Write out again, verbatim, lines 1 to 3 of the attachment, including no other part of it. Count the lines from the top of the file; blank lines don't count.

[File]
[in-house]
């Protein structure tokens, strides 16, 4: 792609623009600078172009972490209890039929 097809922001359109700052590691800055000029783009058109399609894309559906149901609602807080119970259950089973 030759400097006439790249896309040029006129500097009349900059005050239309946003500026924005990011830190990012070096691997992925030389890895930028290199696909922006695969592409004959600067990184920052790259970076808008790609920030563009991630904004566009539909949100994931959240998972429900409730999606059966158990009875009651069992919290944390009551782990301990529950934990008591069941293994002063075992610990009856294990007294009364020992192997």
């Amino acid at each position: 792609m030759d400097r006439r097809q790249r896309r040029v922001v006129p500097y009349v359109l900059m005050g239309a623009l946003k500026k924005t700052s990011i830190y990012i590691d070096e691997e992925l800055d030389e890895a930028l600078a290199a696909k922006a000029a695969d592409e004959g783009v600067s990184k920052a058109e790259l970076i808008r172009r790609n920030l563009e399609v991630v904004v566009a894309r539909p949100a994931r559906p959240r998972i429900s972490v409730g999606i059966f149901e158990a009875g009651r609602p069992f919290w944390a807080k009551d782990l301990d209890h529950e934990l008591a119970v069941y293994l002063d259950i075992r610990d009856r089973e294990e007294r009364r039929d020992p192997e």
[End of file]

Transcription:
[in-house]
């Protein structure tokens, strides 16, 4: 792609623009600078172009972490209890039929 097809922001359109700052590691800055000029783009058109399609894309559906149901609602807080119970259950089973 030759400097006439790249896309040029006129500097009349900059005050239309946003500026924005990011830190990012070096691997992925030389890895930028290199696909922006695969592409004959600067990184920052790259970076808008790609920030563009991630904004566009539909949100994931959240998972429900409730999606059966158990009875009651069992919290944390009551782990301990529950934990008591069941293994002063075992610990009856294990007294009364020992192997």
């Amino acid at each position: 792609m030759d400097r006439r097809q790249r896309r040029v922001v006129p500097y009349v359109l900059m005050g239309a623009l946003k500026k924005t700052s990011i830190y990012i590691d070096e691997e992925l800055d030389e890895a930028l600078a290199a696909k922006a000029a695969d592409e004959g783009v600067s990184k920052a058109e790259l970076i808008r172009r790609n920030l563009e399609v991630v904004v566009a894309r539909p949100a994931r559906p959240r998972i429900s972490v409730g999606i059966f149901e158990a009875g009651r609602p069992f919290w944390a807080k009551d782990l301990d209890h529950e934990l008591a119970v069941y293994l002063d259950i075992r610990d009856r089973e294990e007294r009364r039929d020992p192997e």